In conclusion, in conditionally immortalized OSE cells, gain in p53 function resulted in a significant downregulation of PIK3CA transcript levels, p110α protein levels and PI3K activity. This is the first characterization of a PIK3CA promoter, which will greatly facilitate further studies of PI3K action. It is also the first demonstration of a direct functional and physical interaction between p53 and PIK3CA in both malignant and non-malignant ovarian cells. Thus, our studies suggest a unique mechanism whereby direct binding of the p53 homotetramer to the PIK3CA promoter decreases PIK3CA transcript levels (Fig. 8). The results reveal a novel molecular mechanism by which loss of p53 function might accelerate ovarian epithelial neoplastic progression, and a potential therapeutic approach to p53 mutant ovarian cancers. The observation that such direct interactions between p53 and PIK3CA also occur in non-tumorigenic cells suggests that they represent a general regulatory mechanism of normal physiologic processes.

Cell lines and culture

See Table 2 for cell lines and cultures. OSE is the source of ovarian carcinomas (Auersperg et al., 2001). The limited proliferative potential of human OSE in culture can be extended by introduction of SV40 TAg (Maines-Bandiera et al., 1992), which inactivates p53 and pRb. TAg inhibits transcriptional activity of p53 by binding to its DNA-binding domain (Pipas and Levine, 2001). We created a series of ts cell lines by infecting normal OSE cells, which contain wild-type p53, with ts SV40 TAg A209, a chimeric virus containing an origin-defective adenovirus plus a ts SV40 TAg with a mutation at amino acid residue 209 (Chou, 1989; Leung et al., 2001). At 34°C, the permissive temperature, ts TAg, like wild-type TAg, binds to p53 and inactivates it. This leads to post-translational stabilization and overexpression of the inactive p53, which allows for its detection by western blot analysis. At 39°C, the non-permissive temperature, ts TAg no longer binds p53 and thus p53 levels and activity revert to normal. Using this construct, we created two ts-SV40-TAg-expressing OSE lines with extended life spans, IOSE 166a and IOSE 166h, and line OSEC2, which expresses telomerase in addition to ts SV40T Ag and is thus a permanent line at 34°C (Davies et al., 2003). The lines IOSE 397 and IOSE 80pc were immortalized with wild-type SV40 TAg and lack functional p53 at both temperatures. The ovarian cancer lines SKOV3, OVCAR3 (ATCC, Manassas, VA), CaOV3, OVCAR5, OVCAR8 and A2780 (from T. Hamilton, Fox Chase Cancer Center, Philadelphia, PA), and the MCF7 breast cancer line were used to compare neoplastic lines with wild-type p53 to neoplastic lines with loss-of-function mutations of p53 (Table 1). The cancer cells were maintained in a 1:1 mixture of 199:105 medium (Sigma, Oakville, ON, Canada) with 5% FBS (Hyclone, Logan, UT) and the non-cancer cells in 199:105 medium with 10% FBS.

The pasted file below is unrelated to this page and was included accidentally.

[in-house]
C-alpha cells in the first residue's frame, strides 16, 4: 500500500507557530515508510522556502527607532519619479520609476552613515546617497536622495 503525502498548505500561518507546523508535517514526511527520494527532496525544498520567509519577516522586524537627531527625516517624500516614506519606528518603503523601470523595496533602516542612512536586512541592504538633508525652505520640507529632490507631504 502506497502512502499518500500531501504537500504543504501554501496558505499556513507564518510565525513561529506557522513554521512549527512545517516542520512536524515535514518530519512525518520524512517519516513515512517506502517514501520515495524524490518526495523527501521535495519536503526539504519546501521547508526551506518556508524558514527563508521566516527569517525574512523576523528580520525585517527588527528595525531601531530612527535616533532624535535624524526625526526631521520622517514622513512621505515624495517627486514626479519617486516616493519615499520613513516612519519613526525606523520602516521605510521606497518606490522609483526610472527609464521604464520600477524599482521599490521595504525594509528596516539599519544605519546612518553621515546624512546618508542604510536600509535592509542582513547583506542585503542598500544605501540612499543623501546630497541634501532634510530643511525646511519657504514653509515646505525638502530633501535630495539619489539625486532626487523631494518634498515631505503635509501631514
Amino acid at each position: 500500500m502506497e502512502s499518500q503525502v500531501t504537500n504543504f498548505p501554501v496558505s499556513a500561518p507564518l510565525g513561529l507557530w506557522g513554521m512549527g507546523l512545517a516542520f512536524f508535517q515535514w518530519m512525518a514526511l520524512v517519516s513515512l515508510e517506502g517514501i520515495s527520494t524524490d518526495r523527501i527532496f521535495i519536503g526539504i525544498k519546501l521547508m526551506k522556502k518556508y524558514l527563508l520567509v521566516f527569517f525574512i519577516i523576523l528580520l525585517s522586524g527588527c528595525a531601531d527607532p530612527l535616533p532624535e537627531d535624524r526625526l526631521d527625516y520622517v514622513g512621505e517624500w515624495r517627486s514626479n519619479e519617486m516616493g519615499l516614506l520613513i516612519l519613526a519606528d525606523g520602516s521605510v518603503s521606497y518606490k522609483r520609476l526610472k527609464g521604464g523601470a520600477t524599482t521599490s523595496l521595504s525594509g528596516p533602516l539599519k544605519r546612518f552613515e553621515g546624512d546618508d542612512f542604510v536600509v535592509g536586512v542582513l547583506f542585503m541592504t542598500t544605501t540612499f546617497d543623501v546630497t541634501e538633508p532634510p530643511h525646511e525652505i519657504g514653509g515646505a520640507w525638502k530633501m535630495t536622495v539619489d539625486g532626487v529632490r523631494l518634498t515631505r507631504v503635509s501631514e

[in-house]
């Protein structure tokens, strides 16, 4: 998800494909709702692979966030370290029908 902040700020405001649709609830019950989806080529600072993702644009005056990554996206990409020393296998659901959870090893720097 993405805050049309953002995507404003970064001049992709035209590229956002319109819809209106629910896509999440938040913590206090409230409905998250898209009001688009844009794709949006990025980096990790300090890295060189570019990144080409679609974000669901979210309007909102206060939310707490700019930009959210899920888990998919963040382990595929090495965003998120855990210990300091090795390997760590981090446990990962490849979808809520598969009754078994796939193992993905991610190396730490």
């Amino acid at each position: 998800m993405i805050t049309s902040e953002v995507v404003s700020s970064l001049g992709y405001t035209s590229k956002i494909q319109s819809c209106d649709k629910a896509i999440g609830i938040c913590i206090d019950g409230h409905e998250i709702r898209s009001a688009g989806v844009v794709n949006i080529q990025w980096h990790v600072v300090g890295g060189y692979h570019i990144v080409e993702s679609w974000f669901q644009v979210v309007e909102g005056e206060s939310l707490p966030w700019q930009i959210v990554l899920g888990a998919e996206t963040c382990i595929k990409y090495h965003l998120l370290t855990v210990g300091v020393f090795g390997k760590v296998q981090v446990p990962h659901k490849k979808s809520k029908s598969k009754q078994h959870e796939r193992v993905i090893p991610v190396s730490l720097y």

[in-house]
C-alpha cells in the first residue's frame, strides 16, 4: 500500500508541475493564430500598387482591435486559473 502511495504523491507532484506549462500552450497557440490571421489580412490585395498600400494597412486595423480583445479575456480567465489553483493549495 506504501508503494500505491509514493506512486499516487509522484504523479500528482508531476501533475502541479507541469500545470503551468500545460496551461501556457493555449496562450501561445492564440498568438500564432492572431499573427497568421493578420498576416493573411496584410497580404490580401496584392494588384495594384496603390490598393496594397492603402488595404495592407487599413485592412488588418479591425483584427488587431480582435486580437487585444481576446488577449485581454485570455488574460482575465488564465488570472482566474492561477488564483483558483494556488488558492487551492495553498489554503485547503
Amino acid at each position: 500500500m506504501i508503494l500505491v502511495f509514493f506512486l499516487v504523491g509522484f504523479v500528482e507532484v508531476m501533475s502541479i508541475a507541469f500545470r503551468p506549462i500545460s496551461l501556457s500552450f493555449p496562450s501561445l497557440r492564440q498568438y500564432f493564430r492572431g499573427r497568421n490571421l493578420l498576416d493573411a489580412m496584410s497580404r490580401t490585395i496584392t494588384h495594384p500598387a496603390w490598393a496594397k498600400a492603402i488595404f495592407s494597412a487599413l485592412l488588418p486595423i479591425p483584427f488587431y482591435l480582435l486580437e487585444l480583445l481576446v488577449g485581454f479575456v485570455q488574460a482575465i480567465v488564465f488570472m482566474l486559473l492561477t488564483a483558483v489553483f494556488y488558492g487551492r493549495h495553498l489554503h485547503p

Determination of protein levels by western blots

70% confluent cultures were maintained at 34°C or moved to 39°C. Controls were maintained at 37°C. On days 1, 3 and 5, cells at 34, 37 and 39°C were lysed (PBS, pH 7.4, 1% Triton X-100, 0.5% sodium deoxycholate, 0.1% SDS containing protease inhibitor cocktail) (Sigma), and 20 μg aliquots of protein were resolved by SDS-PAGE. Antibodies were obtained from Cell Signaling Technologies (Danvers, MA): anti-p110α polyclonal rabbit antibody (no. 4254), anti-p53 mouse mAb (1C12), anti-phospho-AKT (Ser473) rabbit mAb (193H12), anti-total-AKT polyclonal rabbit antibody (no. 9272) and anti-PTEN rabbit mAb (138G6). The anti-p21 (H-164) polyclonal rabbit antibody and anti-actin (C-11) polyclonal goat antibody were from Santa Cruz Biotechnology (Santa Cruz, CA).

Determination of PIK3CA transcript levels by quantitative RT-PCR

At about 70% confluence, cells were placed at 34°C or moved to 39°C. Cells were lysed and the RNA isolated using the RNeasy mini kit (Qiagen, Mississauga, ON, Canada) at various time points. Genomic DNA was digested with deoxyribonuclease I, amplification grade (Invitrogen, Burlington, ON) and cDNA was synthesized using first-strand cDNA synthesis kit (Amersham Biosciences, Baie d'Urfe, QB, Canada) using random hexamers as primers. For quantitative RT-PCR, TaqMan Universal Master Mix (Applied Biosystems, Streetsville, ON, Canada) was used according to the manufacturer's instructions. The TaqMan gene expression assay for human PI3K, p110α (PIK3CA) (Applied Biosystems, HS00180679), containing appropriate primers and probes, was used with a GeneAmp 5700 sequence detector (Applied Biosystems).